Landscapers love lilac shrubs for their dense growth and brightly colored blossoms. Like most shrubs, lilacs benefit from annual pruning. Pruning helps keep the plant growing lush and green and should be carried out in the winter, according to North Carolina State University. In some climates, bees may be active during this time and can pose a hazard when you're trying to work among your lilacs.
Wait until the evening before approaching the lilac bush. During this time, both bees and wasps are less active and many of them will have returned to their nests, according to the University of Nebraska.
Identify a dozen of the plant's largest stems. Cut off all other stems to keep the lilac bush's branches open and ventilated, and to ensure none of the branches are so close that they can rub against each other and cause self-inflicted injury to the shrub.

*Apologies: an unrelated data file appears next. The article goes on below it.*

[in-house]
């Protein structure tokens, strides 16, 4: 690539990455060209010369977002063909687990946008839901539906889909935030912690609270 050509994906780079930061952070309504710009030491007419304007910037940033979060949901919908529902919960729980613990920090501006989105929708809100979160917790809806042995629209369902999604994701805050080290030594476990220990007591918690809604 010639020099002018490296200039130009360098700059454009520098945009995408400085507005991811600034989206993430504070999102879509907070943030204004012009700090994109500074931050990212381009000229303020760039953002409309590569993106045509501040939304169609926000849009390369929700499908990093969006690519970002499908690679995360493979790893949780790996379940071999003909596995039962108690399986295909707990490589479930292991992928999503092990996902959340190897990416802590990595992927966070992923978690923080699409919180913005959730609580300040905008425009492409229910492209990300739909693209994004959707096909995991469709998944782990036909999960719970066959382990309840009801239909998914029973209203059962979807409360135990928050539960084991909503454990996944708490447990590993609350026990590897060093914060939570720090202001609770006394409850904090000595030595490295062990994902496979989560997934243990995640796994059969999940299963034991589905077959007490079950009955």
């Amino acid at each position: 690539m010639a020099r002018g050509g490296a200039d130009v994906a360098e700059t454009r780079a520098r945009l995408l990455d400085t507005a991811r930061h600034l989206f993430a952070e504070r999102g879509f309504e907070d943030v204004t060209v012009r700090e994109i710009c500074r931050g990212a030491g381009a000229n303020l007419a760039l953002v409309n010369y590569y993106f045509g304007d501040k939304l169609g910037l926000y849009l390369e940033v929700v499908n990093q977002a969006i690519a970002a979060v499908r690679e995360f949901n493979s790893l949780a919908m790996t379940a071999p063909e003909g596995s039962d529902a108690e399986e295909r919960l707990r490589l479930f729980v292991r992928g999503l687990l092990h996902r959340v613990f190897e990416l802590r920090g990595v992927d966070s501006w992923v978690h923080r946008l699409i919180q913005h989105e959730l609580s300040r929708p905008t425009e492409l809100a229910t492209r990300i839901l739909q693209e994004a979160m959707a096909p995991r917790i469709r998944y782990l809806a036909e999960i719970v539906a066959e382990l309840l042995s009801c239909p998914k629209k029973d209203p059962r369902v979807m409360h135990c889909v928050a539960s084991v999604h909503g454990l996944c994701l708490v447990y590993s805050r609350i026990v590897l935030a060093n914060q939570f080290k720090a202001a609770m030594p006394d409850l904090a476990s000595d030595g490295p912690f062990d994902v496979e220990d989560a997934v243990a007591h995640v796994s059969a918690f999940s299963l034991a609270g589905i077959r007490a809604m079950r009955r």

Cut off 25 to 30 percent of the length of the remaining stems, as measured from the tip of the stem. This encourages new growth and keeps the plant from getting too woody. Make the cut just after the leaf node on the stem. The node is the bump where new branches and leaves sprout.
Prune the plant for height. North Carolina State University recommends trimming the plant 12 inches shorter than the height you want it to be the following year.